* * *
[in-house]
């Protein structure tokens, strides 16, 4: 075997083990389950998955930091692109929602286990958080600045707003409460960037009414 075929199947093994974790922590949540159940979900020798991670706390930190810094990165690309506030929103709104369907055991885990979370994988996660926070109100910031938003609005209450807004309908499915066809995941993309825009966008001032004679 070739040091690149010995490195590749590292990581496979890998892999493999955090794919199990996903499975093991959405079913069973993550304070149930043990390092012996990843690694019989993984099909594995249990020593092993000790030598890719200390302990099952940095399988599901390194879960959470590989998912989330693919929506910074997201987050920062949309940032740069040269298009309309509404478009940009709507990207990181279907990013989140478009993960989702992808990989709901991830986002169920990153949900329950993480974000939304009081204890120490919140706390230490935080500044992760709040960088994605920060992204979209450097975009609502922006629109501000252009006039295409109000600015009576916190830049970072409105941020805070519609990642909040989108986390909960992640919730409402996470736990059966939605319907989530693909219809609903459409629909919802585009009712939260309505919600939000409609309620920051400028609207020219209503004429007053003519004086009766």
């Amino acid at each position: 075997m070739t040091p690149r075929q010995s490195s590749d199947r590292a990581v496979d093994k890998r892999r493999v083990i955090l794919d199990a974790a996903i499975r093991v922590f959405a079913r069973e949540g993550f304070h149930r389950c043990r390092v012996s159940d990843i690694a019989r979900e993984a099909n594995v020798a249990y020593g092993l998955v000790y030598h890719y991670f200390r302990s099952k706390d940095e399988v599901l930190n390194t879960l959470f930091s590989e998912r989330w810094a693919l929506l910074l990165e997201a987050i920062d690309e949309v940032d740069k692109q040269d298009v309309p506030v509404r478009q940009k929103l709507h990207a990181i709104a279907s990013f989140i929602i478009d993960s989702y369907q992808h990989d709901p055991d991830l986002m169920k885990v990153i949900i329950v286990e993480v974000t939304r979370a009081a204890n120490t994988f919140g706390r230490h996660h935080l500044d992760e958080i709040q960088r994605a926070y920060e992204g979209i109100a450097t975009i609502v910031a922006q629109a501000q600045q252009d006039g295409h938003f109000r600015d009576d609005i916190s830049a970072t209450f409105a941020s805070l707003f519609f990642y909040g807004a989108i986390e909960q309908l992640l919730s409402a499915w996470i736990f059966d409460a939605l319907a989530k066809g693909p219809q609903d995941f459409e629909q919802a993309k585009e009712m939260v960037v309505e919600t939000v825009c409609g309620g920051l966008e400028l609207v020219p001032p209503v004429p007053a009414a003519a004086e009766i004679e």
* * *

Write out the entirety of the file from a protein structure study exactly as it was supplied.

[in-house]
């Protein structure tokens, strides 16, 4: 075997083990389950998955930091692109929602286990958080600045707003409460960037009414 075929199947093994974790922590949540159940979900020798991670706390930190810094990165690309506030929103709104369907055991885990979370994988996660926070109100910031938003609005209450807004309908499915066809995941993309825009966008001032004679 070739040091690149010995490195590749590292990581496979890998892999493999955090794919199990996903499975093991959405079913069973993550304070149930043990390092012996990843690694019989993984099909594995249990020593092993000790030598890719200390302990099952940095399988599901390194879960959470590989998912989330693919929506910074997201987050920062949309940032740069040269298009309309509404478009940009709507990207990181279907990013989140478009993960989702992808990989709901991830986002169920990153949900329950993480974000939304009081204890120490919140706390230490935080500044992760709040960088994605920060992204979209450097975009609502922006629109501000252009006039295409109000600015009576916190830049970072409105941020805070519609990642909040989108986390909960992640919730409402996470736990059966939605319907989530693909219809609903459409629909919802585009009712939260309505919600939000409609309620920051400028609207020219209503004429007053003519004086009766």
């Amino acid at each position: 075997m070739t040091p690149r075929q010995s490195s590749d199947r590292a990581v496979d093994k890998r892999r493999v083990i955090l794919d199990a974790a996903i499975r093991v922590f959405a079913r069973e949540g993550f304070h149930r389950c043990r390092v012996s159940d990843i690694a019989r979900e993984a099909n594995v020798a249990y020593g092993l998955v000790y030598h890719y991670f200390r302990s099952k706390d940095e399988v599901l930190n390194t879960l959470f930091s590989e998912r989330w810094a693919l929506l910074l990165e997201a987050i920062d690309e949309v940032d740069k692109q040269d298009v309309p506030v509404r478009q940009k929103l709507h990207a990181i709104a279907s990013f989140i929602i478009d993960s989702y369907q992808h990989d709901p055991d991830l986002m169920k885990v990153i949900i329950v286990e993480v974000t939304r979370a009081a204890n120490t994988f919140g706390r230490h996660h935080l500044d992760e958080i709040q960088r994605a926070y920060e992204g979209i109100a450097t975009i609502v910031a922006q629109a501000q600045q252009d006039g295409h938003f109000r600015d009576d609005i916190s830049a970072t209450f409105a941020s805070l707003f519609f990642y909040g807004a989108i986390e909960q309908l992640l919730s409402a499915w996470i736990f059966d409460a939605l319907a989530k066809g693909p219809q609903d995941f459409e629909q919802a993309k585009e009712m939260v960037v309505e919600t939000v825009c409609g309620g920051l966008e400028l609207v020219p001032p209503v004429p007053a009414a003519a004086e009766i004679e």